When a device driver crashed, Windows 95 tried its best to limp along despite a catastrophic failure in a kernel-mode component. It wasn't a blue screen of death so much as a blue screen of lameness. For those fortunate never to have seen one, it looked like this:



     Windows 


    An exception 0D has occurred at 0028:80014812. This was called from 0028:80014C34. It may be possible to continue normally.

    * Press any key to attempt to continue.
    * Press CTRL+ALT+DEL to restart your computer. You will
      lose any unsaved information in all applications.

    Note the optimistic message "It may be possible to continue normally." Everybody forgets that after Windows 95 showed you a blue screen error, it tried its best to ignore the error and keep running anyway. I mean, sure your scanner driver crashed, so scanning doesn't work any more, but the rest of the system seems to be okay.

    (Imagine if you did that today. "Press any key to ignore this kernel panic.")

    Technically, what happened was that the virtual machine manager abandoned the event currently in progress and returned to the event dispatcher. It's the kernel-mode equivalent to swallowing exceptions in window procedures and returning to the message loop. If there was no event in progress, then the current application was terminated.

    Sometimes the problem was global, and abandoning the current event or terminating the application did nothing to solve the problem; all that happened was that the next event or application to run encountered the same problem, and you got another blue screen message a few milliseconds later. After about a half dozen of these messages, you most likely gave up hope and hit Ctrl+Alt+Del.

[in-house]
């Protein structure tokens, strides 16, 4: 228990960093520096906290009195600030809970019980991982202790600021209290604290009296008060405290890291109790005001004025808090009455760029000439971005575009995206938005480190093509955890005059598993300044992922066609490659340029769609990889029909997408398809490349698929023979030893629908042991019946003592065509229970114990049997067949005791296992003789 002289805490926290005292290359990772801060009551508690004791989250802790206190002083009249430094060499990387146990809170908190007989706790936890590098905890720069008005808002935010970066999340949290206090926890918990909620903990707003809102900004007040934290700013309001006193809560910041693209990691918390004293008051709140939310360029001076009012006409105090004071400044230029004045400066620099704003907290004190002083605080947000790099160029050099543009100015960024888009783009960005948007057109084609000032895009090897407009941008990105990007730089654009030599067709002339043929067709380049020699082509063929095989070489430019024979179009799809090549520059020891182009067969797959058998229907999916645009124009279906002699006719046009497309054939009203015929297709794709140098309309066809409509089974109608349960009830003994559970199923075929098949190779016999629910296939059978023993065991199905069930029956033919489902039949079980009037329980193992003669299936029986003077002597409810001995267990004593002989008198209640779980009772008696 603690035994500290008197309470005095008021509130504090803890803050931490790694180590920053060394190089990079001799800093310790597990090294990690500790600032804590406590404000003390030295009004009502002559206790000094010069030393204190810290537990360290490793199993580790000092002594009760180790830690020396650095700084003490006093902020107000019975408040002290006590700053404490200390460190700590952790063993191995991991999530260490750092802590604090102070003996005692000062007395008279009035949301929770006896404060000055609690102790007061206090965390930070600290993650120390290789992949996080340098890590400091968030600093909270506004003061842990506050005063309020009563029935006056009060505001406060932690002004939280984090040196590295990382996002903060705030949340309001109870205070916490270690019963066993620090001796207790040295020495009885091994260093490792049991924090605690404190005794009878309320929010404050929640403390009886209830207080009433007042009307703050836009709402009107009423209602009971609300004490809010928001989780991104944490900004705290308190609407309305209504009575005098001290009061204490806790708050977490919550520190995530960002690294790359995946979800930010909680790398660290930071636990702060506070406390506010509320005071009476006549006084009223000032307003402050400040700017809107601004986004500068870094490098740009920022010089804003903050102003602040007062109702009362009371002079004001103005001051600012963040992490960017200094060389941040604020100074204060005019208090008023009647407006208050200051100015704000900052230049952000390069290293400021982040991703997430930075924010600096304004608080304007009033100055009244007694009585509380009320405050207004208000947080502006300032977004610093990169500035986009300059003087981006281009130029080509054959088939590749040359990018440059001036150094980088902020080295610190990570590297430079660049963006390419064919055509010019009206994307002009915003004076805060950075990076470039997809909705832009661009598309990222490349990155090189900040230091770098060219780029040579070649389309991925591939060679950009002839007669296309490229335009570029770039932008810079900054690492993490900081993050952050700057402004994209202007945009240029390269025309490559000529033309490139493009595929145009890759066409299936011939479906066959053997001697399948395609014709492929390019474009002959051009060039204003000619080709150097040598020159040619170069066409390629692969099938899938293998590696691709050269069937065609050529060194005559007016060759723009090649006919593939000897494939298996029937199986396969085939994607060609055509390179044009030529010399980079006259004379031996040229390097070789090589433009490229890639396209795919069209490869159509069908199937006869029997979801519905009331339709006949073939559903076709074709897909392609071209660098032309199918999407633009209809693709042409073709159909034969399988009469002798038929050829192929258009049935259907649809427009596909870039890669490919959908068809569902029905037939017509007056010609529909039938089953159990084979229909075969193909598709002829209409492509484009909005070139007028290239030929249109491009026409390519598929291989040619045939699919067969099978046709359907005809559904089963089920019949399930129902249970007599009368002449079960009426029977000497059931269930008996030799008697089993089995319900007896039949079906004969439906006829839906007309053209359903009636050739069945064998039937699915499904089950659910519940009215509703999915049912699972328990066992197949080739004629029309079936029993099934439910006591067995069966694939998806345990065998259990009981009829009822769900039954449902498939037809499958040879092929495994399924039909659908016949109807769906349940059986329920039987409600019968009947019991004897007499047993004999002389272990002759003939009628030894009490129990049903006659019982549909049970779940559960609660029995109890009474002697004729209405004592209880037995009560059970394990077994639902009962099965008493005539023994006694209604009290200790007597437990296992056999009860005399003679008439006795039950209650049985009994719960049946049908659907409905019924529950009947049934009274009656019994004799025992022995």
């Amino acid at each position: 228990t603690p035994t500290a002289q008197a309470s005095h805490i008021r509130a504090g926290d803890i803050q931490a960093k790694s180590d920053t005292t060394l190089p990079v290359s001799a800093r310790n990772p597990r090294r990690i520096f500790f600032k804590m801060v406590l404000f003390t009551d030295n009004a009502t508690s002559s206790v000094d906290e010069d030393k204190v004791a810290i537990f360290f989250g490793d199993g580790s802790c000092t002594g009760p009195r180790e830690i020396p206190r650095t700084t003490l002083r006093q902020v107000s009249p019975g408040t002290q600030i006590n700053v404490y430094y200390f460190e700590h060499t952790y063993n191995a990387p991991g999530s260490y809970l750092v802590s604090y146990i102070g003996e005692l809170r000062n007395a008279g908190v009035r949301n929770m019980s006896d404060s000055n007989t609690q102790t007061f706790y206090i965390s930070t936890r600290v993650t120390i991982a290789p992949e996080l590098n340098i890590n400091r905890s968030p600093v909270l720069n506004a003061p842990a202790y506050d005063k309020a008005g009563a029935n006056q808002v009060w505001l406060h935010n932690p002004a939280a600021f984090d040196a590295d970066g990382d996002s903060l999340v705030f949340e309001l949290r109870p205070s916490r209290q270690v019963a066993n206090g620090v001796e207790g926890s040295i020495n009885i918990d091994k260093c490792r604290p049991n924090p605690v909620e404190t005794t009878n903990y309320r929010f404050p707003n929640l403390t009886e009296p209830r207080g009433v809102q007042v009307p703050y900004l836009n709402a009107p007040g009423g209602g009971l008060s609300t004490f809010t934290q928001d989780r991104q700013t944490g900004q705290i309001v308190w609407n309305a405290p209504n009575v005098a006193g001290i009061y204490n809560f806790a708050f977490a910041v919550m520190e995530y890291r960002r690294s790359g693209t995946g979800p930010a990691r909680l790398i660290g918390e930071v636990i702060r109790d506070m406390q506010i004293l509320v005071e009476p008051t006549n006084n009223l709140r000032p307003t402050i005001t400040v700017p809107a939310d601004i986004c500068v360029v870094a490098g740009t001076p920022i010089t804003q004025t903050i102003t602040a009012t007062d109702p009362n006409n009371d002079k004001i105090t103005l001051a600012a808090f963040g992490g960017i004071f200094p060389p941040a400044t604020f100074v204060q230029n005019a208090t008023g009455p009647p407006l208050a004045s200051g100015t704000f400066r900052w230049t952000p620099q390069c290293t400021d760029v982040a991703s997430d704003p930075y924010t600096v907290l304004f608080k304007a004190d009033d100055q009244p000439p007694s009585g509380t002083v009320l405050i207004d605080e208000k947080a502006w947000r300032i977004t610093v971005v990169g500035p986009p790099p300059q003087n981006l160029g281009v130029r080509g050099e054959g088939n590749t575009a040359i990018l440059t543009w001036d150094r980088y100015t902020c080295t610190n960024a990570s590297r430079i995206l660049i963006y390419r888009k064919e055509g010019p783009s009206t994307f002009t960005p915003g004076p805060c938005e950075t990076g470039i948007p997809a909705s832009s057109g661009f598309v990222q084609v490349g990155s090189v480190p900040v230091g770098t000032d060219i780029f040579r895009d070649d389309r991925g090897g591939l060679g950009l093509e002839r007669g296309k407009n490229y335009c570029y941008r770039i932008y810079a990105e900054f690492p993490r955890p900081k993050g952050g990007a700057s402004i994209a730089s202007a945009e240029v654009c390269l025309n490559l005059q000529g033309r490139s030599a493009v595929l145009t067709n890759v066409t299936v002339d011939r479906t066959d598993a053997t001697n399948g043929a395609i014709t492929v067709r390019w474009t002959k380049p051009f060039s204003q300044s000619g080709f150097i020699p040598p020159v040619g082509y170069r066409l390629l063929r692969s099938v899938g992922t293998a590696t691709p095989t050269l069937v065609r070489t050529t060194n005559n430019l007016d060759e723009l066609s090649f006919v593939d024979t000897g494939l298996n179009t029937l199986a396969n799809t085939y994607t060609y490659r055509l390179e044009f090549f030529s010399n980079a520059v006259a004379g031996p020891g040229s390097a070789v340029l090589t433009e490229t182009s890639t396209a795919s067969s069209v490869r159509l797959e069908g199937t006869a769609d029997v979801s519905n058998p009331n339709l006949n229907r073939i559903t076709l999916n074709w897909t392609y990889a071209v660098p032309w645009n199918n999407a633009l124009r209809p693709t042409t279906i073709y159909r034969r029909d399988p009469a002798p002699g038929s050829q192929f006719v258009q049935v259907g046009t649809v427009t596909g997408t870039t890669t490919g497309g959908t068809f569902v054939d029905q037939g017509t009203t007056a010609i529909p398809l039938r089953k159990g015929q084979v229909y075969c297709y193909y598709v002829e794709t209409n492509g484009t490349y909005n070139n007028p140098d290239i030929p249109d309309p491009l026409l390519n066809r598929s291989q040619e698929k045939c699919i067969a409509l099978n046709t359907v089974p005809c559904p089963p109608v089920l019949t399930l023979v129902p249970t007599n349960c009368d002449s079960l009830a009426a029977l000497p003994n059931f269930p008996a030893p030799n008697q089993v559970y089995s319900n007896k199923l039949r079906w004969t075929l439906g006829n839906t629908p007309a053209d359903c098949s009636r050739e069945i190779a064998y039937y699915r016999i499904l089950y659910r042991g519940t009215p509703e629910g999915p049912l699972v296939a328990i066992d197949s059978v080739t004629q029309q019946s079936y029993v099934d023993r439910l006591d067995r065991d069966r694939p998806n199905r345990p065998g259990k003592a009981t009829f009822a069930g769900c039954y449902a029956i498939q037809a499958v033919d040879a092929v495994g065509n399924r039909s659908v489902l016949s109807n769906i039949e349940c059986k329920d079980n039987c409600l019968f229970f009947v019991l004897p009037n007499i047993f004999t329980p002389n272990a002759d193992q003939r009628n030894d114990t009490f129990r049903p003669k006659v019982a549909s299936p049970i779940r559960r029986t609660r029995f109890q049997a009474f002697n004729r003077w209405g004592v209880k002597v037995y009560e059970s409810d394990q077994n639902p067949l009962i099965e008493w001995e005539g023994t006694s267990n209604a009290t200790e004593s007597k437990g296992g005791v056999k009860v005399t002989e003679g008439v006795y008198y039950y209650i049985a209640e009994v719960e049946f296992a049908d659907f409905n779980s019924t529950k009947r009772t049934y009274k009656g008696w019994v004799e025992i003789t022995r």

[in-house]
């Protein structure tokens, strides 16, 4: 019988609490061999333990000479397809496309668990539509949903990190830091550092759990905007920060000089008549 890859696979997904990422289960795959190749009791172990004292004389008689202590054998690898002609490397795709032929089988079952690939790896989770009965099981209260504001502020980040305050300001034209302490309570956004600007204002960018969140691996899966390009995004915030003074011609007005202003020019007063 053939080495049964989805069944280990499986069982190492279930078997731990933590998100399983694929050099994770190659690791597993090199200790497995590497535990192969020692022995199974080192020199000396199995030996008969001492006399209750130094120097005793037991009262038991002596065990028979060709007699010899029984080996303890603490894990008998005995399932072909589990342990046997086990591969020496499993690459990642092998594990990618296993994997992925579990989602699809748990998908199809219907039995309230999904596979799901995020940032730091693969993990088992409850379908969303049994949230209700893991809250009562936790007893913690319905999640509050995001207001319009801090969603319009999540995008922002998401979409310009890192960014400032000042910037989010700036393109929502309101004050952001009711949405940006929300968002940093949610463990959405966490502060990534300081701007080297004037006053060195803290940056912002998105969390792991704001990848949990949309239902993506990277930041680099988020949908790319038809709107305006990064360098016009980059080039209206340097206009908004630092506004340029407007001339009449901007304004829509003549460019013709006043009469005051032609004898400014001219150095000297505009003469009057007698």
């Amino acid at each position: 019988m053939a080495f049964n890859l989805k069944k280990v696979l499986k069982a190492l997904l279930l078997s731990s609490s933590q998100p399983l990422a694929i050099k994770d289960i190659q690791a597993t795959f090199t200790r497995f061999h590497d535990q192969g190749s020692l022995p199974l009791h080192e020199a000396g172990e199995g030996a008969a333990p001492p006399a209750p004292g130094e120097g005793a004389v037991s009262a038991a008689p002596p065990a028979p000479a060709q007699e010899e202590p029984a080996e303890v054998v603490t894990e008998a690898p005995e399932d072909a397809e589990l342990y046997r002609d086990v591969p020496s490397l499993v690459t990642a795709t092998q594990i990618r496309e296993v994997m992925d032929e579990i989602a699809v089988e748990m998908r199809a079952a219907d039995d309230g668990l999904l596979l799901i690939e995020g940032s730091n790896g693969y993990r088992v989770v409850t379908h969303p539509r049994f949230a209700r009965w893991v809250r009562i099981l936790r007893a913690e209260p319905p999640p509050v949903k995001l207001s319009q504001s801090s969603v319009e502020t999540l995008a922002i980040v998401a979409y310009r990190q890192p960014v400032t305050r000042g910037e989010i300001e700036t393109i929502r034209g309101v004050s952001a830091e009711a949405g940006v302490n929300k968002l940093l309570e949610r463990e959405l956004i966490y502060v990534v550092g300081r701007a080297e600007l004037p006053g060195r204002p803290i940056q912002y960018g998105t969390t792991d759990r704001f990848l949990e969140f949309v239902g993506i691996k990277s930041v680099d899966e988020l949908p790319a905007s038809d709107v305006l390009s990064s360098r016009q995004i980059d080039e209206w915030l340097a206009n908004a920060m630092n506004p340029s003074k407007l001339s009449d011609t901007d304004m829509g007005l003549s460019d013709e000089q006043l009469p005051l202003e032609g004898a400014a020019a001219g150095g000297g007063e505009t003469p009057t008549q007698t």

Now, that's what the message looked like originally, but that message had a problem: Since the addresses at which device drivers were loaded into the kernel were not predictable, having the raw address didn't really tell you much. If you were someone who was told, "This senior executive got this crash message, can you figure out what happened?", all you had to work with was a bunch of mostly useless numbers.

    That someone might have been me.

    To help with this problem, I tweaked the message to include the name of the driver, the section number, and the offset within the section.



     Windows 


    An exception 0D has occurred at 0028:80014812 in VxD CONTOSO(03) + 00000152. This was called from 0028:80014C34 in VxD CONTOSO(03) + 00000574. It may be possible to continue normally.

    * Press any key to attempt to continue.
    * Press CTRL+ALT+DEL to restart your computer. You will
      lose any unsaved information in all applications.

    Now you had the name of the driver that crashed, which might give you a clue of where the problem is, even if you knew nothing else. And somebody with access to a MAP file for the driver could now look up the address and identify which line crashed. Not great, but better than nothing, and before I made this change, nothing is what you had.